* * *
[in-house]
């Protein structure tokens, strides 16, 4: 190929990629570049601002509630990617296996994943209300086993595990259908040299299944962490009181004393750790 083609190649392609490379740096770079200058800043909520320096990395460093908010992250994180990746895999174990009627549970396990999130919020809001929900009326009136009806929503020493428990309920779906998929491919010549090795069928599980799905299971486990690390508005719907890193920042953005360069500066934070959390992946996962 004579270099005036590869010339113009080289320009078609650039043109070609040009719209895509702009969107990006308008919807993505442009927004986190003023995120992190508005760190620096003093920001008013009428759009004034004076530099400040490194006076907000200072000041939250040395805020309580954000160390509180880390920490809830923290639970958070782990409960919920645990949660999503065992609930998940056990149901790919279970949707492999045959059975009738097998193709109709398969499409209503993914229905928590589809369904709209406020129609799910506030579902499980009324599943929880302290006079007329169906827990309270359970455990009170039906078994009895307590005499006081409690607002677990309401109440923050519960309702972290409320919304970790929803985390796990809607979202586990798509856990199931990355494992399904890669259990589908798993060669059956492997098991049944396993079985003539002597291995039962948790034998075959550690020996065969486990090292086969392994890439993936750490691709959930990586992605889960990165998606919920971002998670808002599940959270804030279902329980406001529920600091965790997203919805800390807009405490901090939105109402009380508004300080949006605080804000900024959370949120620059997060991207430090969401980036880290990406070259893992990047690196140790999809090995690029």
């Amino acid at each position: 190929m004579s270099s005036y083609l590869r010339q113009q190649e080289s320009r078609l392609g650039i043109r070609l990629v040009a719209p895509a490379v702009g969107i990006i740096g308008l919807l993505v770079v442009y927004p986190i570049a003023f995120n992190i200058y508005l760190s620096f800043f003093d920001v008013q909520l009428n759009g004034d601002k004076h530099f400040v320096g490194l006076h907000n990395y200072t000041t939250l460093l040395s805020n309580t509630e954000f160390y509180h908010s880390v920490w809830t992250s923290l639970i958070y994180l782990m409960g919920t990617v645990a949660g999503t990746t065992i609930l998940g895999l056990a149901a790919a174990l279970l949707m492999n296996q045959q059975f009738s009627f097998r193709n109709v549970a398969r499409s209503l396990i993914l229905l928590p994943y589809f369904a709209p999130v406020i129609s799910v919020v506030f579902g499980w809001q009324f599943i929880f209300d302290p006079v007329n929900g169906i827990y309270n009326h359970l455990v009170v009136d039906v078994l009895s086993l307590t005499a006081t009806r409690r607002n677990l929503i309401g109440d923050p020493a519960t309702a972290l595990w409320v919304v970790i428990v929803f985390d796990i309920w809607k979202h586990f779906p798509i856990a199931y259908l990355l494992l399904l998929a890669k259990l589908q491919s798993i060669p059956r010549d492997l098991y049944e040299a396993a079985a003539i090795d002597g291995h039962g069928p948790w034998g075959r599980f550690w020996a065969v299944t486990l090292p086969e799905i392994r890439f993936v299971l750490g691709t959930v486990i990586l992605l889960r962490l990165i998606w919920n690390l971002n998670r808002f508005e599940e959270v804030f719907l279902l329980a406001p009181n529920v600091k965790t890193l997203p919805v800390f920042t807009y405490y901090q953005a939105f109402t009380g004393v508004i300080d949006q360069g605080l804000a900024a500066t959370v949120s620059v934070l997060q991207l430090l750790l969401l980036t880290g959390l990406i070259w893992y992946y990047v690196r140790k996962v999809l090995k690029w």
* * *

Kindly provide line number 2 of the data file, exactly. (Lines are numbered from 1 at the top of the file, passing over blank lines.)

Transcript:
């Protein structure tokens, strides 16, 4: 190929990629570049601002509630990617296996994943209300086993595990259908040299299944962490009181004393750790 083609190649392609490379740096770079200058800043909520320096990395460093908010992250994180990746895999174990009627549970396990999130919020809001929900009326009136009806929503020493428990309920779906998929491919010549090795069928599980799905299971486990690390508005719907890193920042953005360069500066934070959390992946996962 004579270099005036590869010339113009080289320009078609650039043109070609040009719209895509702009969107990006308008919807993505442009927004986190003023995120992190508005760190620096003093920001008013009428759009004034004076530099400040490194006076907000200072000041939250040395805020309580954000160390509180880390920490809830923290639970958070782990409960919920645990949660999503065992609930998940056990149901790919279970949707492999045959059975009738097998193709109709398969499409209503993914229905928590589809369904709209406020129609799910506030579902499980009324599943929880302290006079007329169906827990309270359970455990009170039906078994009895307590005499006081409690607002677990309401109440923050519960309702972290409320919304970790929803985390796990809607979202586990798509856990199931990355494992399904890669259990589908798993060669059956492997098991049944396993079985003539002597291995039962948790034998075959550690020996065969486990090292086969392994890439993936750490691709959930990586992605889960990165998606919920971002998670808002599940959270804030279902329980406001529920600091965790997203919805800390807009405490901090939105109402009380508004300080949006605080804000900024959370949120620059997060991207430090969401980036880290990406070259893992990047690196140790999809090995690029």